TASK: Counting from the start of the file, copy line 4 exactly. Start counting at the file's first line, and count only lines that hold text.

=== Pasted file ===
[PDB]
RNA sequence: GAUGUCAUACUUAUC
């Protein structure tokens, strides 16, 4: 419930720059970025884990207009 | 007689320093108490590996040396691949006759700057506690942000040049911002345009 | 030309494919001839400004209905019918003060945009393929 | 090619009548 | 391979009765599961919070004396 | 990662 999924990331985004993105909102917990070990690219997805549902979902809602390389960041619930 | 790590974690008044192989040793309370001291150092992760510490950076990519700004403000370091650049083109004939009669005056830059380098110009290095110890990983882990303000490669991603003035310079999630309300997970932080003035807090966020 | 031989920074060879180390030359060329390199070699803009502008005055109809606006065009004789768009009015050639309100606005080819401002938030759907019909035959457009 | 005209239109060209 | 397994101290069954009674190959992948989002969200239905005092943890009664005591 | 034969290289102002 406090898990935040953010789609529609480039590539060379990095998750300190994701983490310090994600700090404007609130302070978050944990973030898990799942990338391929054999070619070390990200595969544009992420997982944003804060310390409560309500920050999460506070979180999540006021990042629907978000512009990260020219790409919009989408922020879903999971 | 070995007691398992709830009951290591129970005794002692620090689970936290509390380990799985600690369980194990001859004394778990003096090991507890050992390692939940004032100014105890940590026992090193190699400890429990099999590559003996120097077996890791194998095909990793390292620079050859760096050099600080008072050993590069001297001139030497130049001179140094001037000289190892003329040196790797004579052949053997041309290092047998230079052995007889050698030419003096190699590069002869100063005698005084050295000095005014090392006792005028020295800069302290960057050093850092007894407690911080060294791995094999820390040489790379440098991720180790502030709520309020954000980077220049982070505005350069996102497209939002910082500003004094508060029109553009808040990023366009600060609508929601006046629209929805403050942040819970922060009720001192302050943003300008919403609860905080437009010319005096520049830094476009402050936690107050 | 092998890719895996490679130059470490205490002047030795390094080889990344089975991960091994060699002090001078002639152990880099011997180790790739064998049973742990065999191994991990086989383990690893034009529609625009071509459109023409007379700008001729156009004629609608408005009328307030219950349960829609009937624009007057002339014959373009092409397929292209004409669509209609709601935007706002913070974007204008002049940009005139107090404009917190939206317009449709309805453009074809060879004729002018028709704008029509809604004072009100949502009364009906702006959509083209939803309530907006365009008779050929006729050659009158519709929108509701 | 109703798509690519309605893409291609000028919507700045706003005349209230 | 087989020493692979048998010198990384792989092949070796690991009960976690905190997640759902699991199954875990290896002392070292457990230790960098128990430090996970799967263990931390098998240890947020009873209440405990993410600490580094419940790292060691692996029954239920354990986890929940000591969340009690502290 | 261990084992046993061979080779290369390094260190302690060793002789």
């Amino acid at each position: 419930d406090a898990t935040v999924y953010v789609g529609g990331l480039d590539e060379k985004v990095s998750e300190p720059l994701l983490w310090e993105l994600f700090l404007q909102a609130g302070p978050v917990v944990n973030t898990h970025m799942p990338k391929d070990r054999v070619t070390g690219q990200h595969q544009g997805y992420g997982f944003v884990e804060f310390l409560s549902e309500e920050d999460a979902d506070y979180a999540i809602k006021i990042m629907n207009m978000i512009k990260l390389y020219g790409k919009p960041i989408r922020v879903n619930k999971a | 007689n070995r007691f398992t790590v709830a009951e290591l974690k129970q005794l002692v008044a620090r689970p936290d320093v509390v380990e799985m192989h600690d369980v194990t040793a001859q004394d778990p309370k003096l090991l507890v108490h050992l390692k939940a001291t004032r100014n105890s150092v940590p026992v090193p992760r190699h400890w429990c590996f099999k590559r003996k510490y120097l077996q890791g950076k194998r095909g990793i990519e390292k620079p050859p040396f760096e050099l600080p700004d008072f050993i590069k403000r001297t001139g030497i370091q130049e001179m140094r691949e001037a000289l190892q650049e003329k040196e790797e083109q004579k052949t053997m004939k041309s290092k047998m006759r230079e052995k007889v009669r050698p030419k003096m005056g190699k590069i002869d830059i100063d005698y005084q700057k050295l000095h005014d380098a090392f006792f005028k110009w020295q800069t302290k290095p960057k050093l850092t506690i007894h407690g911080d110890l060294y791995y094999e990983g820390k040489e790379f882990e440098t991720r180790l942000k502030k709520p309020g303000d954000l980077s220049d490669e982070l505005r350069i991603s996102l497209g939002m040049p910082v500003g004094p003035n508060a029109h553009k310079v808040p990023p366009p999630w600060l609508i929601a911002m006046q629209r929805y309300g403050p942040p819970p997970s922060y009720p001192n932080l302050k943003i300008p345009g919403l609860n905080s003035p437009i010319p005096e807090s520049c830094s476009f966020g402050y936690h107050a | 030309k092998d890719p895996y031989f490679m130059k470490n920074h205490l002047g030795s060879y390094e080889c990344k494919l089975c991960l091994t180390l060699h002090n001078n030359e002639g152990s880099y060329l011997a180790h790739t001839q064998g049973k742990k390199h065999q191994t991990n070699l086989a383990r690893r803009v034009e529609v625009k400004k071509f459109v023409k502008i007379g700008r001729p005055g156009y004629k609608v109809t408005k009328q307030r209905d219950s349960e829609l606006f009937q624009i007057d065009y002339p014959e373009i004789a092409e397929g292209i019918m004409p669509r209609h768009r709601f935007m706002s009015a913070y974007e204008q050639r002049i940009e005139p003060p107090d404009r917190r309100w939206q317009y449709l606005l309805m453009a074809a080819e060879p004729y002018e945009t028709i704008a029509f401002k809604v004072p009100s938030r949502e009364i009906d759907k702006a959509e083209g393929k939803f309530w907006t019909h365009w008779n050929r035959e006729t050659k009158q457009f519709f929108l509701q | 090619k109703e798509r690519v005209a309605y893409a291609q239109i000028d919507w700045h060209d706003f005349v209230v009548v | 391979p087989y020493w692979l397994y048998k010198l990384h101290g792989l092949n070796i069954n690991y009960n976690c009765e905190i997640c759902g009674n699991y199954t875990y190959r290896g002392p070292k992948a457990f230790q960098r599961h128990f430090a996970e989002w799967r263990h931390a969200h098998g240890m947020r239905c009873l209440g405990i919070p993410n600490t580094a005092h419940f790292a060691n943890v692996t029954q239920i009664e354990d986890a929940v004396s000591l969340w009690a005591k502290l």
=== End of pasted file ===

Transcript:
């Amino acid at each position: 419930d406090a898990t935040v999924y953010v789609g529609g990331l480039d590539e060379k985004v990095s998750e300190p720059l994701l983490w310090e993105l994600f700090l404007q909102a609130g302070p978050v917990v944990n973030t898990h970025m799942p990338k391929d070990r054999v070619t070390g690219q990200h595969q544009g997805y992420g997982f944003v884990e804060f310390l409560s549902e309500e920050d999460a979902d506070y979180a999540i809602k006021i990042m629907n207009m978000i512009k990260l390389y020219g790409k919009p960041i989408r922020v879903n619930k999971a | 007689n070995r007691f398992t790590v709830a009951e290591l974690k129970q005794l002692v008044a620090r689970p936290d320093v509390v380990e799985m192989h600690d369980v194990t040793a001859q004394d778990p309370k003096l090991l507890v108490h050992l390692k939940a001291t004032r100014n105890s150092v940590p026992v090193p992760r190699h400890w429990c590996f099999k590559r003996k510490y120097l077996q890791g950076k194998r095909g990793i990519e390292k620079p050859p040396f760096e050099l600080p700004d008072f050993i590069k403000r001297t001139g030497i370091q130049e001179m140094r691949e001037a000289l190892q650049e003329k040196e790797e083109q004579k052949t053997m004939k041309s290092k047998m006759r230079e052995k007889v009669r050698p030419k003096m005056g190699k590069i002869d830059i100063d005698y005084q700057k050295l000095h005014d380098a090392f006792f005028k110009w020295q800069t302290k290095p960057k050093l850092t506690i007894h407690g911080d110890l060294y791995y094999e990983g820390k040489e790379f882990e440098t991720r180790l942000k502030k709520p309020g303000d954000l980077s220049d490669e982070l505005r350069i991603s996102l497209g939002m040049p910082v500003g004094p003035n508060a029109h553009k310079v808040p990023p366009p999630w600060l609508i929601a911002m006046q629209r929805y309300g403050p942040p819970p997970s922060y009720p001192n932080l302050k943003i300008p345009g919403l609860n905080s003035p437009i010319p005096e807090s520049c830094s476009f966020g402050y936690h107050a | 030309k092998d890719p895996y031989f490679m130059k470490n920074h205490l002047g030795s060879y390094e080889c990344k494919l089975c991960l091994t180390l060699h002090n001078n030359e002639g152990s880099y060329l011997a180790h790739t001839q064998g049973k742990k390199h065999q191994t991990n070699l086989a383990r690893r803009v034009e529609v625009k400004k071509f459109v023409k502008i007379g700008r001729p005055g156009y004629k609608v109809t408005k009328q307030r209905d219950s349960e829609l606006f009937q624009i007057d065009y002339p014959e373009i004789a092409e397929g292209i019918m004409p669509r209609h768009r709601f935007m706002s009015a913070y974007e204008q050639r002049i940009e005139p003060p107090d404009r917190r309100w939206q317009y449709l606005l309805m453009a074809a080819e060879p004729y002018e945009t028709i704008a029509f401002k809604v004072p009100s938030r949502e009364i009906d759907k702006a959509e083209g393929k939803f309530w907006t019909h365009w008779n050929r035959e006729t050659k009158q457009f519709f929108l509701q | 090619k109703e798509r690519v005209a309605y893409a291609q239109i000028d919507w700045h060209d706003f005349v209230v009548v | 391979p087989y020493w692979l397994y048998k010198l990384h101290g792989l092949n070796i069954n690991y009960n976690c009765e905190i997640c759902g009674n699991y199954t875990y190959r290896g002392p070292k992948a457990f230790q960098r599961h128990f430090a996970e989002w799967r263990h931390a969200h098998g240890m947020r239905c009873l209440g405990i919070p993410n600490t580094a005092h419940f790292a060691n943890v692996t029954q239920i009664e354990d986890a929940v004396s000591l969340w009690a005591k502290l």